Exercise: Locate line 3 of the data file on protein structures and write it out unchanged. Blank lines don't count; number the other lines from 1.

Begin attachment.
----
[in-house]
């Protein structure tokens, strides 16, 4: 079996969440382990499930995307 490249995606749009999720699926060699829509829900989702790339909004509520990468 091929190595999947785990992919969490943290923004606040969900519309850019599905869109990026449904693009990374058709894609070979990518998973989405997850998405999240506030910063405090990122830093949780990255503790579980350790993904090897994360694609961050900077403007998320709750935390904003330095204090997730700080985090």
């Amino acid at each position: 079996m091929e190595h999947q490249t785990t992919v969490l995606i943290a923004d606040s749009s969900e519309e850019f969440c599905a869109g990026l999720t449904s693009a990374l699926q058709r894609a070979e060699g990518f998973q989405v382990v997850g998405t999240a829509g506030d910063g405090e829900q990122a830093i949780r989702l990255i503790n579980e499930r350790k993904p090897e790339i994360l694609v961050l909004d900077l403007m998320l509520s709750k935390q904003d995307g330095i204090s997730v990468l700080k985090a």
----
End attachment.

């Amino acid at each position: 079996m091929e190595h999947q490249t785990t992919v969490l995606i943290a923004d606040s749009s969900e519309e850019f969440c599905a869109g990026l999720t449904s693009a990374l699926q058709r894609a070979e060699g990518f998973q989405v382990v997850g998405t999240a829509g506030d910063g405090e829900q990122a830093i949780r989702l990255i503790n579980e499930r350790k993904p090897e790339i994360l694609v961050l909004d900077l403007m998320l509520s709750k935390q904003d995307g330095i204090s997730v990468l700080k985090a």